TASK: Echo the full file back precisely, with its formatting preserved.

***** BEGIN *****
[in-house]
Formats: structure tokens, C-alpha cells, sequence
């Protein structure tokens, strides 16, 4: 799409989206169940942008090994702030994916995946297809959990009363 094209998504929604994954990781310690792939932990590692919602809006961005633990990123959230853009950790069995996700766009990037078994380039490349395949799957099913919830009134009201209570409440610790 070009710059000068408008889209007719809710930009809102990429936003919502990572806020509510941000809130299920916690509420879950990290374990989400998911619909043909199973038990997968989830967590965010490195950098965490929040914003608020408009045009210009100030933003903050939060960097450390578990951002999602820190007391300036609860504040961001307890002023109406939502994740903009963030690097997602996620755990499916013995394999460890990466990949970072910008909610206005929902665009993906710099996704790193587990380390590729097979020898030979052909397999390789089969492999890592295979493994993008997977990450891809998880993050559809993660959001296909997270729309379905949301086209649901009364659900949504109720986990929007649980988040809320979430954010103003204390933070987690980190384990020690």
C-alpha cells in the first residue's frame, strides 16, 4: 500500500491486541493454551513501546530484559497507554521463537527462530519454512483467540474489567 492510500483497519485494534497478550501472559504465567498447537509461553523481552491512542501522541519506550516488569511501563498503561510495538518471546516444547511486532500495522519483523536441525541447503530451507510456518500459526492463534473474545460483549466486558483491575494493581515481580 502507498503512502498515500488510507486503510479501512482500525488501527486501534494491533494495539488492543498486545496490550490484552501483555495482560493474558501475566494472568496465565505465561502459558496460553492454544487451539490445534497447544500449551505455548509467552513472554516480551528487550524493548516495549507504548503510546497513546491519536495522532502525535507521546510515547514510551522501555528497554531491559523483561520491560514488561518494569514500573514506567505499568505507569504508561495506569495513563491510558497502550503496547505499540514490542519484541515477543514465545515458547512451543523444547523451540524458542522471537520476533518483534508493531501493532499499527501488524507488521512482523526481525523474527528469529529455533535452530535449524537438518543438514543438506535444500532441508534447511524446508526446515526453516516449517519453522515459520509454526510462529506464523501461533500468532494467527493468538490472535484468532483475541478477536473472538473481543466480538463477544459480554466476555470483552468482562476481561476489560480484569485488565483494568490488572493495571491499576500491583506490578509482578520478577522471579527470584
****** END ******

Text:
[in-house]
Formats: structure tokens, C-alpha cells, sequence
């Protein structure tokens, strides 16, 4: 799409989206169940942008090994702030994916995946297809959990009363 094209998504929604994954990781310690792939932990590692919602809006961005633990990123959230853009950790069995996700766009990037078994380039490349395949799957099913919830009134009201209570409440610790 070009710059000068408008889209007719809710930009809102990429936003919502990572806020509510941000809130299920916690509420879950990290374990989400998911619909043909199973038990997968989830967590965010490195950098965490929040914003608020408009045009210009100030933003903050939060960097450390578990951002999602820190007391300036609860504040961001307890002023109406939502994740903009963030690097997602996620755990499916013995394999460890990466990949970072910008909610206005929902665009993906710099996704790193587990380390590729097979020898030979052909397999390789089969492999890592295979493994993008997977990450891809998880993050559809993660959001296909997270729309379905949301086209649901009364659900949504109720986990929007649980988040809320979430954010103003204390933070987690980190384990020690």
C-alpha cells in the first residue's frame, strides 16, 4: 500500500491486541493454551513501546530484559497507554521463537527462530519454512483467540474489567 492510500483497519485494534497478550501472559504465567498447537509461553523481552491512542501522541519506550516488569511501563498503561510495538518471546516444547511486532500495522519483523536441525541447503530451507510456518500459526492463534473474545460483549466486558483491575494493581515481580 502507498503512502498515500488510507486503510479501512482500525488501527486501534494491533494495539488492543498486545496490550490484552501483555495482560493474558501475566494472568496465565505465561502459558496460553492454544487451539490445534497447544500449551505455548509467552513472554516480551528487550524493548516495549507504548503510546497513546491519536495522532502525535507521546510515547514510551522501555528497554531491559523483561520491560514488561518494569514500573514506567505499568505507569504508561495506569495513563491510558497502550503496547505499540514490542519484541515477543514465545515458547512451543523444547523451540524458542522471537520476533518483534508493531501493532499499527501488524507488521512482523526481525523474527528469529529455533535452530535449524537438518543438514543438506535444500532441508534447511524446508526446515526453516516449517519453522515459520509454526510462529506464523501461533500468532494467527493468538490472535484468532483475541478477536473472538473481543466480538463477544459480554466476555470483552468482562476481561476489560480484569485488565483494568490488572493495571491499576500491583506490578509482578520478577522471579527470584